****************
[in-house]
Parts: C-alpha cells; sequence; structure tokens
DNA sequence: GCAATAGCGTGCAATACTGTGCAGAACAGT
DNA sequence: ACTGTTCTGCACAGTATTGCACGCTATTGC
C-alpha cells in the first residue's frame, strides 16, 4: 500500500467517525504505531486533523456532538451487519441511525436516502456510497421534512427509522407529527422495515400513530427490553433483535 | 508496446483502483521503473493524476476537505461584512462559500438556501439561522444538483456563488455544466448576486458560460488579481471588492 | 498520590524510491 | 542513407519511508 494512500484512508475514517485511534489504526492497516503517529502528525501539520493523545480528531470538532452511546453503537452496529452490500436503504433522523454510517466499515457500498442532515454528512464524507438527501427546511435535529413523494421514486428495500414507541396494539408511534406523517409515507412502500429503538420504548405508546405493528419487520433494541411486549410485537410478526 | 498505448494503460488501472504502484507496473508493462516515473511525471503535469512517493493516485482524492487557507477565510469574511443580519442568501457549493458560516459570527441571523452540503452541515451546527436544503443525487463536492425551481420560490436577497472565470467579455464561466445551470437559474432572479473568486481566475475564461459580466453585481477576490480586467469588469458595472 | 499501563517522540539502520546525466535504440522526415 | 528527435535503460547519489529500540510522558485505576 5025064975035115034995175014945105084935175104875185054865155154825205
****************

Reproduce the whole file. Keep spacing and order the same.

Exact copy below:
[in-house]
Parts: C-alpha cells; sequence; structure tokens
DNA sequence: GCAATAGCGTGCAATACTGTGCAGAACAGT
DNA sequence: ACTGTTCTGCACAGTATTGCACGCTATTGC
C-alpha cells in the first residue's frame, strides 16, 4: 500500500467517525504505531486533523456532538451487519441511525436516502456510497421534512427509522407529527422495515400513530427490553433483535 | 508496446483502483521503473493524476476537505461584512462559500438556501439561522444538483456563488455544466448576486458560460488579481471588492 | 498520590524510491 | 542513407519511508 494512500484512508475514517485511534489504526492497516503517529502528525501539520493523545480528531470538532452511546453503537452496529452490500436503504433522523454510517466499515457500498442532515454528512464524507438527501427546511435535529413523494421514486428495500414507541396494539408511534406523517409515507412502500429503538420504548405508546405493528419487520433494541411486549410485537410478526 | 498505448494503460488501472504502484507496473508493462516515473511525471503535469512517493493516485482524492487557507477565510469574511443580519442568501457549493458560516459570527441571523452540503452541515451546527436544503443525487463536492425551481420560490436577497472565470467579455464561466445551470437559474432572479473568486481566475475564461459580466453585481477576490480586467469588469458595472 | 499501563517522540539502520546525466535504440522526415 | 528527435535503460547519489529500540510522558485505576 5025064975035115034995175014945105084935175104875185054865155154825205